This brings us to Linda’s Protestant confusion in regard to the difference between salvation and redemption. The former is the saving of the soul, the latter is the saving of the mortal body which can be used for evil or good depending on which desires we are obeying. Christians, through the new birth, have the ability to obey the desires of the Spirit stated in the Bible and the ability to say “no” to evil desires that remain part of the body’s weakness and mortality. Because Christ ended the law through the new birth, sin has been stripped of its ability to enslave and condemn. If Christ obeys the law for us, we are still under it and enslaved to sin. The old us that died with Christ violated the whole law with every sin; the new us that was raised with Christ fulfills the whole law with one act of love. Christ didn’t come to obey the law for us—He came to END the law. Christ didn’t come to cover our sin—He came to END our sin.

A book could be written here, but time won’t allow it; nevertheless, let’s address Linda’s confusion, typical among Protestants, in regard to gift and reward. We cannot birth ourselves, but we can obtain the baptism of the Spirit by faith alone in “the promise” (see Galatians chapter 3). Once the gift is received, it is ours to utilize by loving God and others. Exercising the gift is not taking credit for the gift. The Bible states that God would be unjust to forget our good works and service to the saints (Hebrews 6:10). “Unjust”? Yes, because as those literally born of Him (1 John chapter 3), and literally a part of His literal family, our reward is due us as siblings working for the Father. As a slave to the former master, we could only earn death wages—now we can earn true reward. Read the Parable of the Talents and see what the outcome is for those who fear and want to give God back only what was given and nothing more. It shows a fundamental misunderstanding of the new birth.

As a policy, I don’t judge the salvation of others. I believe that there are Protestants who are confused enough about Protestantism to be saved. So, yes Linda, I am saved, but I find your assurance that you are saved indicative of your confusion. Protestant orthodoxy CLEARLY states that the motor of sanctification moving justification forward is doubt of salvation because being under condemnation is part and parcel with being under law…the standard for justification according to Protestantism. In Calvin’s words, if “Christians” are not still under condemnation, what further need is there for Christ and His righteousness?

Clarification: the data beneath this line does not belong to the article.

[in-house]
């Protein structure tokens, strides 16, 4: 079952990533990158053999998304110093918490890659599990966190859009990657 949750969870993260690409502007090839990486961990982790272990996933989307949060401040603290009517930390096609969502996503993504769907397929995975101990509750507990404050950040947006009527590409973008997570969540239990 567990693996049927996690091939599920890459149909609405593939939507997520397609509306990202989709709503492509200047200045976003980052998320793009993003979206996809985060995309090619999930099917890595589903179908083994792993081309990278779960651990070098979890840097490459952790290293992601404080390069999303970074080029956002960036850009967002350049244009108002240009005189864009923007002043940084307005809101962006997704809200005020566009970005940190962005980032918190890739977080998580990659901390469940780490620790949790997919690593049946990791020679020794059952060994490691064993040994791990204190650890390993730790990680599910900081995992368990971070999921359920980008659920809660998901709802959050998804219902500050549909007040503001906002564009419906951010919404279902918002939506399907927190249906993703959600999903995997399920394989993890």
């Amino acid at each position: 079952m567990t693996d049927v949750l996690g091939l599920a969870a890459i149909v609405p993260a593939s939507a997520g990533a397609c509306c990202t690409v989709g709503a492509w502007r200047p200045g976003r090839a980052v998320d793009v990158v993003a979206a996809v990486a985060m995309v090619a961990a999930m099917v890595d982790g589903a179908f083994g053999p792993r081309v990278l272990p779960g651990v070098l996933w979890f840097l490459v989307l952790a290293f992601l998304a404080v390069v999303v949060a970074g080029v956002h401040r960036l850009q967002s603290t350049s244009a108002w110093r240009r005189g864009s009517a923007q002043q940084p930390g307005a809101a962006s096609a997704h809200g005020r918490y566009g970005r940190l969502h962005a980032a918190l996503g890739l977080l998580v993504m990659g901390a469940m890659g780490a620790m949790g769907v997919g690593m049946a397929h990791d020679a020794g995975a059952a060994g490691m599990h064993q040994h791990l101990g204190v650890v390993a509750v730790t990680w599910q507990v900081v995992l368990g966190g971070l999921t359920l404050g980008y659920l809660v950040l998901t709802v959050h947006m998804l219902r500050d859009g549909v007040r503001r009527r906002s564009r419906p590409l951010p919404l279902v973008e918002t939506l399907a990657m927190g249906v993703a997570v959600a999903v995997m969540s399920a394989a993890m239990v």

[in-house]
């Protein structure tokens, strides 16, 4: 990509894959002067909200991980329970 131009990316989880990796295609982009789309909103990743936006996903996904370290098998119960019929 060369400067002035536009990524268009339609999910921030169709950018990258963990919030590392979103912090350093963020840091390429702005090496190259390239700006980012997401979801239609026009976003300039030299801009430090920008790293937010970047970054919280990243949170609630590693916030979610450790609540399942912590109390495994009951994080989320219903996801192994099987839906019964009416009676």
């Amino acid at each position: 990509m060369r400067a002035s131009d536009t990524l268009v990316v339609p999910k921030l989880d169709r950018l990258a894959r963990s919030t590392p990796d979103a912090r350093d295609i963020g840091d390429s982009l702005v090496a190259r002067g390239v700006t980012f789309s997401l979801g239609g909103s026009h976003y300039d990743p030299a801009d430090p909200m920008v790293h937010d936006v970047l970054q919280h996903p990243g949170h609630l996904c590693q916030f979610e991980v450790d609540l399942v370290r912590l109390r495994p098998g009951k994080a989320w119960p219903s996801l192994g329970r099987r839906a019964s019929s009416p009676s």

So Linda, I am saved, but I recommend that you start thinking for yourself. All of the Protestant academics you trust will not stand in your stead at the judgment. You will be standing there alone.

And you better have more than a covering with sin underneath it, you better be a literal child of God before Him.

paul

Dear Christians: Don’t You Get It? Calvinists Think You Are Going to Hell

Posted in Uncategorized by Andy Young, PPT contributing editor on January 3, 2017
Originally Published February 27, 2013

ppt-jpeg4I think I have taken my last trip to SBC Today .com and SBC Voices .com. I have been referred over there a number of times to observe truth tone deafness on steroids. A heretic is running our flagship seminary, but the big news is that Tim Tebow cancelled his speaking engagement at FBCD. The big hero this time in the ongoing drama of SBC folklore (in our own pitiful minds) is Dr. Jeffress, who like all other SBC notables has never called out another leader for the same scandalous filth that is going on in most denominations. He will call out homosexuals, but the rape cover-ups in the SBC are a taboo subject. We call out the sins of the world, but to call out our own sin is “gossip.” All of these guys just really make me want to puke. Because they are sorry excuses for leadership—we are a joke in the eyes of the world and rightfully so.

Other articles posit the supposed strength of Calvinists and non-Calvinists working together in the SBC. So, the likes of David Platt will gladly play along while believing that synergistic sanctification is a false gospel and works salvation. This is a simple thing, Jerry Vines needs to call Al Mohler on the phone and ask him if synergistic sanctification is works salvation. I think the answer would surprise him if Mohler has a rare moment of truth telling. Of course, if Vines decides to do something about it, he then has to explain how he missed this all along and focused on symptoms rather than the issue of Calvin’s false gospel. I have been a lay pastor since 1986, and I missed it. Why? Because I was clueless, that’s why. More studied than a lot of Christians, I had a very poor understanding of justification, sanctification, and covenants, and still have a lot to learn. What’s so hard about that? Just admit it! What’s the big deal?

All of this conversation in the SBC about getting along with Calvinists could just as well include the Jehovah Witnesses or the Moonies. There is no difference; a false gospel is a false gospel and a cult is a cult. Calvinism was the epitome of a cult in Calvin’s Geneva and still is. You could slip a playing card in-between Calvin’s Geneva and Jonestown save the fact that Jonestown wanted to go out with a bang. But more to the point let’s talk about Calvin’s false gospel—the gospel that SBC yesomites  say we should work together with.